By Peter Adams | On the dining room table three stones huddle together. Each of the stones is a beach stone. I know this, not because these stones were found at Roaring Beach (which could be true), but because their smooth, rounded shapes could only have happened by a relentless tumbling of stone upon stone upon sand beneath many hundreds, if not thousands, of years of wave action.
I say “could be true” because I have picked up many such stones from Roaring Beach, but these three stones were found, not at the beach, but half a kilometer away near the house where I live in a place where there is no path or any easy access.
I say “no path”, but this speaks of the situation as it is today. Many years ago where these stones lay, there is every indication that there would have been an aboriginal camp site with at least one path going to it.
The largest stone is the size of an orange and rests in the palm of my hand with an easy weight. If it had been used as a tool to make flints from chirt or for grinding seeds into flour, I can see no markings from such activities. Perhaps it was used as the form upon which bull kelp was wrapped around in order to create “bowls” or similar vessels when the kelp dried and hardened.
The smallest stone looks very much like a modern day plastic guitar pick. Stringed instruments were not used by the aborigines, so I can only guess at the possibly that it was used as a small spoon to scoop the edible flesh out from the insides of sea shells.
The middle sized stone, the one about the size of a walnut, intrigues me the most. Not heavy enough to break anything open, not shaped in any way to use as a scraper, I am left continually pondering its possible story. Perhaps this:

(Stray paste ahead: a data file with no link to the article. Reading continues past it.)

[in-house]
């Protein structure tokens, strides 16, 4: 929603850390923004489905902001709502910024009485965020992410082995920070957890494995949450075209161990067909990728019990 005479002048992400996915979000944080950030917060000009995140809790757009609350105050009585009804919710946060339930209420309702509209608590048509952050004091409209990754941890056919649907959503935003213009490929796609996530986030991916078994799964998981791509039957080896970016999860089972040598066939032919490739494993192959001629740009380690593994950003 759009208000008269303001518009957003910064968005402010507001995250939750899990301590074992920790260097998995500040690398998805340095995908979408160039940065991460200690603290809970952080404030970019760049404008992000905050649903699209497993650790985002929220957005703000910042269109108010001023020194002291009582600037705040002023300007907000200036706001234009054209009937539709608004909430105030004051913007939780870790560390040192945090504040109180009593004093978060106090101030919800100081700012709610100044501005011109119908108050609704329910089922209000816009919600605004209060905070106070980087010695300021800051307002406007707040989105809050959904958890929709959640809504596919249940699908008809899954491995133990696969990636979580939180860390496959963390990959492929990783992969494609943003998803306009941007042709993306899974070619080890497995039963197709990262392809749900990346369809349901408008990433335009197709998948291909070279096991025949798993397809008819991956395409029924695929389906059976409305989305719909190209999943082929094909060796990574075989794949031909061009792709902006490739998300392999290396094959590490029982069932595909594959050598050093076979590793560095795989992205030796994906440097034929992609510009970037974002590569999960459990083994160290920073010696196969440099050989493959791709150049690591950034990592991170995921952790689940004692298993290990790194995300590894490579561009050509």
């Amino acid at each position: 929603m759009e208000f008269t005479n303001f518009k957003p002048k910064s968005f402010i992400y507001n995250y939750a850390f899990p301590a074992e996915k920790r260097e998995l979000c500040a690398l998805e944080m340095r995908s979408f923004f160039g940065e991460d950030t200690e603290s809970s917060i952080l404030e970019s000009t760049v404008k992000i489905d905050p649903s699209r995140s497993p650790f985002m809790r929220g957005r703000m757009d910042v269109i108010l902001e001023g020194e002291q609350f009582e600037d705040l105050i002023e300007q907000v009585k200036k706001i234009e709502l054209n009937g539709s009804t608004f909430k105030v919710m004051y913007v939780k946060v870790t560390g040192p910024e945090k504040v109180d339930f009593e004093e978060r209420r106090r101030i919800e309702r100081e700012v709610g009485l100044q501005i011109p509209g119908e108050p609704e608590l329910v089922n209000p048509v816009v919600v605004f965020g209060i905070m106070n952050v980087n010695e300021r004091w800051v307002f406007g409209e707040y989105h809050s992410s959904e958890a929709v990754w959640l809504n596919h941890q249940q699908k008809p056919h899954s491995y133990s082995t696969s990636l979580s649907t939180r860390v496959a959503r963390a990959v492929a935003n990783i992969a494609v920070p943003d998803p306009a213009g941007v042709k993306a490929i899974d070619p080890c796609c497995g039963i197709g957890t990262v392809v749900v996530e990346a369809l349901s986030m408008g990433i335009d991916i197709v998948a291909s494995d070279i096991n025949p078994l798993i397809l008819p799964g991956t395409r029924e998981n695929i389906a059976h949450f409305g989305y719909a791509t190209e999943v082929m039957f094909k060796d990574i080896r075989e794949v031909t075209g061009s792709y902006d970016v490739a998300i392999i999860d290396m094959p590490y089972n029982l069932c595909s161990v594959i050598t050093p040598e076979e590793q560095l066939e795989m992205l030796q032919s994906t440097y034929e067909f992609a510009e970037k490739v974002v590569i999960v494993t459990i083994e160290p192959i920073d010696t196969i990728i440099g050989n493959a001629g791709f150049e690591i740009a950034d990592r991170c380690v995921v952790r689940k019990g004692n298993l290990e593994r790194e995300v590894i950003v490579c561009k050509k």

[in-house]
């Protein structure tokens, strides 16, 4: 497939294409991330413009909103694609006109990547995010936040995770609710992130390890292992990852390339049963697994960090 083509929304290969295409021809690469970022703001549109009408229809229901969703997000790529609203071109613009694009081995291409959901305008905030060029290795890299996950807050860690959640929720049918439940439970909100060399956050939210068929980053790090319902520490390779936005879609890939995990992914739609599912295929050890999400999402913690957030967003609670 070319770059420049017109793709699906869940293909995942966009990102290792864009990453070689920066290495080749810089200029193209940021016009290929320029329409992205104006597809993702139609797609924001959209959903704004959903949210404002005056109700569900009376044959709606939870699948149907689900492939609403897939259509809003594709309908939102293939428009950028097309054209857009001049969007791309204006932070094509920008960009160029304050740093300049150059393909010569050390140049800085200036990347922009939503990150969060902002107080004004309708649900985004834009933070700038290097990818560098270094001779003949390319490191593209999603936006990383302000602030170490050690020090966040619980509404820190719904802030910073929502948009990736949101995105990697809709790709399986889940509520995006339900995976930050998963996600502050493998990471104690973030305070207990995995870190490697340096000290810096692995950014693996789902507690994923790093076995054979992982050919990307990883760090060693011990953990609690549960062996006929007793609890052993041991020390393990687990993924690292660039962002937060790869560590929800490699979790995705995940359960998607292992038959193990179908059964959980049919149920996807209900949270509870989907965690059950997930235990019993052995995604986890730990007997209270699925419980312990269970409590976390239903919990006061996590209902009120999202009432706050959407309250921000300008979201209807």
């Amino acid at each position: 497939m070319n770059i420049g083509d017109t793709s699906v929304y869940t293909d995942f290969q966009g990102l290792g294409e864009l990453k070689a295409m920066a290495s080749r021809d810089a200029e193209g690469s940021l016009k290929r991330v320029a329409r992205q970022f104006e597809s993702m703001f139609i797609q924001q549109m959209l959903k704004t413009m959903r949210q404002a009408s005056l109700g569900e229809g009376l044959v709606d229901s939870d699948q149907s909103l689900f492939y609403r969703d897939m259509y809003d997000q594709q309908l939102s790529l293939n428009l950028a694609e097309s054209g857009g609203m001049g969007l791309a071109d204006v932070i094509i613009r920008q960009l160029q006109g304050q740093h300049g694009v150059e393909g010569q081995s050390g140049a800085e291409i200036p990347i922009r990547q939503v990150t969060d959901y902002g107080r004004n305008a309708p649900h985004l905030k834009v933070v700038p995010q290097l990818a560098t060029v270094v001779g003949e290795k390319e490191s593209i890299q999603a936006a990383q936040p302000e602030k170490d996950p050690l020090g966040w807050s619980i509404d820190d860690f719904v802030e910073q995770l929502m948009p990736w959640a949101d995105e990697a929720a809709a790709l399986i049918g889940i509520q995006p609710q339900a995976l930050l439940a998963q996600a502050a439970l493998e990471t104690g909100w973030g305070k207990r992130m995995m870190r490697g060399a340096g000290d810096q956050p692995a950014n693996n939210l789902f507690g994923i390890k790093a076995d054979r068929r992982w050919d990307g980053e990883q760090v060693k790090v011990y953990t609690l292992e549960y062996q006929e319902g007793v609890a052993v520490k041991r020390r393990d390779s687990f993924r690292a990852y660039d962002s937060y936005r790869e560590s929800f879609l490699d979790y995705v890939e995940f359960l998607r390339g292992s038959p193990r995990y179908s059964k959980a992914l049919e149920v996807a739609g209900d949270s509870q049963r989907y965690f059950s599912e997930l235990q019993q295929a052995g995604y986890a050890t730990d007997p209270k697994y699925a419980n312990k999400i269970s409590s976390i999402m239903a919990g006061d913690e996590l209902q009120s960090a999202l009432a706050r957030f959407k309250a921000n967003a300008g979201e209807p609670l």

Following her parents around on the sandy beach beneath their campsite (where adults were searching the exposed stones at low tide for suitable tools), the little girl, wanting to help or in imitation of her parents’ searching, picked up a little smooth pebble and clasped it in the palm of her hand. It felt nice. Its shape looked nice. She liked it. She wanted to keep it. Clutching it in her tiny palm, she walked back to the tribe’s campsite nestled among the banksia, blackwood and she-oak trees.
When the tribe decided it was time to move to a different location, was the little girl told not to bring her stone with her, or had she lost it in the dirt of the campsite in the days following her finding it? How long had she carried it with her? Was it just one piece in a game of other stones?
What I wonder about most, though, when I look at these three stones, is the last moment they were held by human hands before they were put down on the ground or elsewhere for safekeeping, say the hollow of a tree, and then, forgotten by time until I picked them up.
Was this 200 years ago or 2000?
When the black hand put the largest stone down, did the fingers tingle with any hint of a sensation that the tribe would be walking off the bluff at Roaring Beach into the fog of oblivion?
When the smaller child’s hand released her stone, was their any sense that her people’s very long history on this land would soon be erased, smudged out by the white hand of British settlers?
We will never know the full story. Ever.
But what we have and what has not disappeared are the stones. Sure, they have been knocked around by wombats and wallabies and the variously coloured armbands of history, but they are still here to work on our hearts. They continually rise to the surface of the ground and of our imagination and make themselves known. They have not disappeared.
As the food gets passed around today’s dining room table, the presence of these three stones is that of three more guests. They tell their story of community, of work and play and of a deep sense of place that is presently called Windgrove at Roaring Beach.